A state agency disregarded a sexual harassment investigation and hired an employee on as a manager with a pay raise, according to public records News 13 obtained.
Richard Martinez was a high-ranking supervisor at the New Mexico Department of Transportation (NMDOT).
News 13 has learned the Department paid roughly $20,000 for an outside investigator to get to the bottom of accusations from three of its employees last year.
KRQE News 13 agreed to protect the identity of one of them, who fears retaliation.
“He reached out like he was going to help you… and then the advances came,” she said. “Requests for favors, sexual favors in his office. This is behind closed doors on state time.”
News 13 has learned the three-month long independent investigation revealed Martinez, the Procurement and Facilities Management Division Director at NMDOT, admitted to having sexual relationships with two female employees he supervised.
He said it was consensual.
The investigation questions whether a relationship between a supervisor and a subordinate truly can be consensual.
“You put us in that position, and we had no choice but to sit there and try to play ball,” one woman said about Martinez. “And when we didn’t want you, you turned hostile.”
Also, a third employee, who did not allege sexual harassment, reported taking medical leave for workplace stress, saying Martinez was hostile and overbearing.
Ultimately, investigators found Martinez created conflicts of interest, violated NMDOT policies and unnecessarily put NMDOT at risk of getting sued at the taxpayers’ expense.
“It’s such an abuse of power, and it’s so evident,” a woman told News 13.
Martinez’ behavior “constituted sexual harassment,” a “hostile work environment and offensive conduct,” according to a letter from the NMDOT earlier this year.
As a result, News 13 has learned, the NMDOT stripped Martinez of his duties as supervisor in August and knocked down his pay from an $87,000 salary to $55,000.
However, just one month later, he resigned to take a job with another state agency instead, which gave him a pay raise and the power, yet again, to supervise employees.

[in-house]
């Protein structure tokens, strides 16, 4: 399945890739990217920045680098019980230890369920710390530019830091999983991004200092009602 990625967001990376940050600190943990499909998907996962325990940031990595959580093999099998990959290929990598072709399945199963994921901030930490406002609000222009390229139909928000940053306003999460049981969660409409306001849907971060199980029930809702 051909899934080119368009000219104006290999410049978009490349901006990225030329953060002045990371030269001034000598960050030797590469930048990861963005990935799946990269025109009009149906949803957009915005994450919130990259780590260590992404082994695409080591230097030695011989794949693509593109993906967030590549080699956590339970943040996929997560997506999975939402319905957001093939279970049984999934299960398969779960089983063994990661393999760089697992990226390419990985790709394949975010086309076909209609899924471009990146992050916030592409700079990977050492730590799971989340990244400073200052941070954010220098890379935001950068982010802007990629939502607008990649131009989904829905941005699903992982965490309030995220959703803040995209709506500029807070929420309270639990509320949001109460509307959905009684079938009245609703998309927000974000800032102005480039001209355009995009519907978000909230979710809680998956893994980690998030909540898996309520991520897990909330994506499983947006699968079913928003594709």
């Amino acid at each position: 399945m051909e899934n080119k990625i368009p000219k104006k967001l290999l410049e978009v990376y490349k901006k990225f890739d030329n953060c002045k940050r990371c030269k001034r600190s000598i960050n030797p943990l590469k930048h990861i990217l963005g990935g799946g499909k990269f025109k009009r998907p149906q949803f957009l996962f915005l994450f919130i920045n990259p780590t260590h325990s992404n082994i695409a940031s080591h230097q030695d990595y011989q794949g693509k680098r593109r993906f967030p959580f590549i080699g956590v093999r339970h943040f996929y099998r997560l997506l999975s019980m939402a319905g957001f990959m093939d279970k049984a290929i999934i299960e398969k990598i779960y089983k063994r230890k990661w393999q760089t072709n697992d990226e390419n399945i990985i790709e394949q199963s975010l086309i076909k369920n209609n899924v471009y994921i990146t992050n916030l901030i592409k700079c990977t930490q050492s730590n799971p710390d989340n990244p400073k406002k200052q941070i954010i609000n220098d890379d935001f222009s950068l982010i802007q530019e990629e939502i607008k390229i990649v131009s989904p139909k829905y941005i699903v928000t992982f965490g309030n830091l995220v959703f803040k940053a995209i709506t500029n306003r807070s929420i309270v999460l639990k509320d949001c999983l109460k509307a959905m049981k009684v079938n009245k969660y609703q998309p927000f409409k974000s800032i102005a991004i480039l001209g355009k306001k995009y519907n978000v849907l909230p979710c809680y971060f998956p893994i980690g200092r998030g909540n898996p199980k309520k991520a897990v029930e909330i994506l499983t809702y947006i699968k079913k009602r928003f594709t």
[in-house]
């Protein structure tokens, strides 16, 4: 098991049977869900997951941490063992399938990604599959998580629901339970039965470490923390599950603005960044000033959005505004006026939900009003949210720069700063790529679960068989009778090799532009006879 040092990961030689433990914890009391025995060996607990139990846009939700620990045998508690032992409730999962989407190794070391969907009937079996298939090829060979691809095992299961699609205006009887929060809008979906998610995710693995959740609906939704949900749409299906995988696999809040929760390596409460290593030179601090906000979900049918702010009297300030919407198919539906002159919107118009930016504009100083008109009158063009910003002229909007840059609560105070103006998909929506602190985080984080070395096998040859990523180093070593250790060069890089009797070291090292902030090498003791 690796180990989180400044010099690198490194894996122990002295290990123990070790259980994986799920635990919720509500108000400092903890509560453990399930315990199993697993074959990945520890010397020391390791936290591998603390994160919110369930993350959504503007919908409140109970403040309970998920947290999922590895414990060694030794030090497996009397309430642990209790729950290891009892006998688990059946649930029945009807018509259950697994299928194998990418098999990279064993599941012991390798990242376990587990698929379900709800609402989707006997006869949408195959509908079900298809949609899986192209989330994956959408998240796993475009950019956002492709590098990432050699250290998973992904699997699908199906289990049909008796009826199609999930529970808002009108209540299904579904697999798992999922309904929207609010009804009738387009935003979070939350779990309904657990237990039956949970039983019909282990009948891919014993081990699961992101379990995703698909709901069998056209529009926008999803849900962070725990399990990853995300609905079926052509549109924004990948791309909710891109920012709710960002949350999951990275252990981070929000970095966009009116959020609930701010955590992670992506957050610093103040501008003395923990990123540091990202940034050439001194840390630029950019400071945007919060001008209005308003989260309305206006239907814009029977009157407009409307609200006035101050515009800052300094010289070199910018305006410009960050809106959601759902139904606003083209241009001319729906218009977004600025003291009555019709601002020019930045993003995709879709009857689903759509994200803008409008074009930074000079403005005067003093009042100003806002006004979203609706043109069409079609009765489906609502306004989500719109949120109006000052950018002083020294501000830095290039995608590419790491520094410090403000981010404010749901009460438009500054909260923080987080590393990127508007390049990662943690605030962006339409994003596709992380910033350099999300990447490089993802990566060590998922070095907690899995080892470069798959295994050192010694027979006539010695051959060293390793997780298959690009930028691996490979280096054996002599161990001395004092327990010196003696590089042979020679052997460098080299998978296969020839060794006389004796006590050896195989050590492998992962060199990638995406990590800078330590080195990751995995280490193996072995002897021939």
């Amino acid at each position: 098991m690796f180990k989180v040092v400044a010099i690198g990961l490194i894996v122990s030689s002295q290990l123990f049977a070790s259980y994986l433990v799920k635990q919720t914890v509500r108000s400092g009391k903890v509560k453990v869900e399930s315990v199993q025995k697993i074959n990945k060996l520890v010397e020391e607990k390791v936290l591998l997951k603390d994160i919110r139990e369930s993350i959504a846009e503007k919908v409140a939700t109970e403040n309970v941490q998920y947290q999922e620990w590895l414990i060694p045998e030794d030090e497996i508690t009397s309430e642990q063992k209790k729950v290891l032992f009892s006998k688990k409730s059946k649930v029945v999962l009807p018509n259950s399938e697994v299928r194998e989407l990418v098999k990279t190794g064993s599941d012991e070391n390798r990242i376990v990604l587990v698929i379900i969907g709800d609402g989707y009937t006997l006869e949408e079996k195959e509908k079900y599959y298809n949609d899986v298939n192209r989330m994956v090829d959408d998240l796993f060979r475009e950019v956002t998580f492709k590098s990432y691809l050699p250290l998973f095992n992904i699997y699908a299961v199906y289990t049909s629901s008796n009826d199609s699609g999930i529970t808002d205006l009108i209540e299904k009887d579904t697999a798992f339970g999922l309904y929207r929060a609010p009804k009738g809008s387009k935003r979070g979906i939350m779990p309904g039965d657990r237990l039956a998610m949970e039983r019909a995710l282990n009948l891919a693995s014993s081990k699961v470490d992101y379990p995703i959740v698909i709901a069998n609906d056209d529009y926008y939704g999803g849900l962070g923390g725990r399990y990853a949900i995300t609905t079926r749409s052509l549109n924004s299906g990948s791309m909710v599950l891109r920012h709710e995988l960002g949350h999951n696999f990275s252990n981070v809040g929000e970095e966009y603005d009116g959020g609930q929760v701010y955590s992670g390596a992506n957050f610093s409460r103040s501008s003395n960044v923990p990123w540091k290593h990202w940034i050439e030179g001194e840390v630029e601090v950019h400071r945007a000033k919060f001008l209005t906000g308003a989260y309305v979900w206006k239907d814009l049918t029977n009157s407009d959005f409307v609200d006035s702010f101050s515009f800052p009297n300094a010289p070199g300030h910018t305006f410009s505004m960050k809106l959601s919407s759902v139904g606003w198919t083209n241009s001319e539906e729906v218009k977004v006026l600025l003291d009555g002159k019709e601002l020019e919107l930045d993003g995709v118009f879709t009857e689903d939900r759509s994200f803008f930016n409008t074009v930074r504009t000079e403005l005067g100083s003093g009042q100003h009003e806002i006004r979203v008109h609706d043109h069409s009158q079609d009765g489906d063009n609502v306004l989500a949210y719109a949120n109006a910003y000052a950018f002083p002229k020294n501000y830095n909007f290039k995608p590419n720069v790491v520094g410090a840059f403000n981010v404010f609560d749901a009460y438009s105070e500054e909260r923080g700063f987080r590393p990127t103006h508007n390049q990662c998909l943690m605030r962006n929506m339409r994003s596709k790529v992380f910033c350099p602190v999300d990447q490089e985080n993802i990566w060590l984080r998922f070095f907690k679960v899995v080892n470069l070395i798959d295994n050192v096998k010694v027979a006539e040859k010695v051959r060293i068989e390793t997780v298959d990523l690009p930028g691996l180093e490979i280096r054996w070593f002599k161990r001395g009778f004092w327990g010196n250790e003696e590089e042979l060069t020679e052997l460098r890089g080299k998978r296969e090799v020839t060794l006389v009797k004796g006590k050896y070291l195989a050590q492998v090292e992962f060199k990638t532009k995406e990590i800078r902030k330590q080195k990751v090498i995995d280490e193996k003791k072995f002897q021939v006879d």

He transferred with a promotion to General Services Manager at the Division of Vocational Rehabilitation (DVR).
The agency offers services to people with disabilities and is under the oversight of the New Mexico Public Education Department (NMPED).
“I was and am furious if these things are true,” NMPED Secretary Christopher Ruszkowski told News 13. “If these allegations and accusations are true, then DVR did not exercise appropriate judgment.”
DVR knew about the sexual harassment investigation and Martinez’ discipline, and hired him anyway.
NMPED provided public records that show DVR reviewed Martinez’ personnel file at NMDOT. A DVR document refers to the sexual harassment investigation as “one-sided,” noting “the accusers were interviewed in great detail” and “the questions were simplistic.”
Martinez had been on the job for more than a month when News 13 brought it to the attention of NMPED Secretary Ruszkowski.
“My immediate reaction was, not on my watch. Not on my watch,” he said. “The minute I became aware, we put DVR under investigation. We took immediate personnel action and we’ve now stripped DVR of its hiring authority.”
Because, Ruszkowski said, he didn’t sign off on Martinez’ hiring.
He said, until now, DVR had the power to independently hire its own employees. That’s why, NMPED said, Martinez and the managers involved in hiring him are on paid leave during an investigation.
“He shouldn’t be working in state government as far as I’m concerned,” Rep. Liz Thomson (D-Albuquerque).
She has pushed for workplace training to prevent sexual harassment, previously proposing a bill to make sure even employees at companies that the state contracts with are trained on the policies.
Rep. Thomson said DVR hiring Martinez as a manager is unacceptable.
“All this talk about, ‘Me too,’ and equality and being treated the same, the state right now is saying, ‘Oh, just kidding, you know, we don’t really believe that,’” Rep. Thomson said.
At least two women under Martinez’ supervision at the Transportation Department ended up leaving, getting state jobs elsewhere to get away.
However, they worry about who will have to work for Martinez next.
“They turned a blind eye to what was on his record, and I promise you this will happen again.”
Martinez did not respond to our requests for an interview.
In addition to DVR approving his hire, the State Personnel Office also signed off on it shortly after approving NMDOT’s discipline.
The State Personnel Office refused to discuss it in an interview.